War sucks and nobody gets it. It’s not political - just reality. And yet, somehow we miss it.[i]
This statement lends significant imagery to the reality veterans face when they return home from combat. The essence of who they are is fundamentally altered by the experience. It’s no wonder that many, who haven’t endured this crucible, struggle to understand why their loved ones come back from a deployment as different people.
Tick also begins to extrapolate a key rationale for why so many veterans struggle to integrate into “normal” life when they return home. The essence of their identity has changed. Not only that, they are also forced to complete a jarring transition in who they spend time with. After having been surrounded by those who have experienced and who understand the horrors of war, veterans returning home often feel alone in a sea of strangers.
Some recent statistics put this in context:
Not only are veterans experiencing soul-altering experiences during their service to our nation, they are doing so at a pace that puts greater strain on them and their families than we’ve seen in the past.
Many veterans process these challenges by writing about their experiences. Putting events from military service onto paper is a genuinely therapeutic experience for many people, including myself.
Some significant challenges with this coping mechanism is that it doesn’t always deal with the underlying issues at hand, nor is it always accessible for the surrounding community. The civilian populace needs to be made aware of returning veterans’ mindsets if they are to successfully interact with these service men and women after the fact. Veterans need to be able to be made aware of underpinning issues regarding their experiences if they’re going to make significant progress moving forward in dealing with what happened.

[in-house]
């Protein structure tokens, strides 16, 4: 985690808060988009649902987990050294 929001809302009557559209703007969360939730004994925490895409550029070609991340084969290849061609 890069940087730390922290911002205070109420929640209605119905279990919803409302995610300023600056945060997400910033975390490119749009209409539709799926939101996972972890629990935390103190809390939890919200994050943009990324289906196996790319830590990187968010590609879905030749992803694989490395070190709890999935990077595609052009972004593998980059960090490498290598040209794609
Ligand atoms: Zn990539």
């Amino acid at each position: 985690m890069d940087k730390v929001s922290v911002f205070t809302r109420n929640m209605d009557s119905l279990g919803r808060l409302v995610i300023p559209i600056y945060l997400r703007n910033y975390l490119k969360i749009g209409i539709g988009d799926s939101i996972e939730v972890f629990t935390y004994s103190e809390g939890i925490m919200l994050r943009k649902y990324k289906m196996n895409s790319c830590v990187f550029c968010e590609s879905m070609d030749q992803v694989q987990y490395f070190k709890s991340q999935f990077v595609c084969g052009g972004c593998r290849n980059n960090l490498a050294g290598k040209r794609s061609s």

We need a good starting point looking forward if we’re going to resolve these problems. Providing insight on this, Edward Tick says,
In order to help us “go beyond the particular and understand what war is and how it works,” Operation Climb On has put together a team of writers that is going to address the deeper experiences of war. Our medium will be weekly blog posts addressing topics such as demographic changes in the veteran population over time; an inside look into the mind of a veteran living with PTSD; rites and rituals surrounding combat as a rite of passage; the challenge veterans face trying to fit in to the civilian population; the evaluation of interactions between civilians and veterans.
Our writers represent diverse experiences with the military and will be able to provide deeper insight into the underlying nature of the war experience on both the veteran and civilian side of the table. Our objective is to provide a place for veterans and civilians alike to come together and find understanding and healing from the challenges of a nation at war. We’re not trying to make political statements - we’re simply hoping to change how we view the world of the warrior.
We’d love to hear from you. If you have ideas of topics to address or viewpoints that you feel are underrepresented, please get in touch with the OCO team. This project isn’t about us - it’s about helping those who have served our nation and the loved ones that support them on the home front.
[i] Junger, Sebastian. 2014. “Why Veterans Miss War.” TED Salon NY2014. https://www.ted.com/talks/sebastian_junger_why_veterans_miss_war?language=en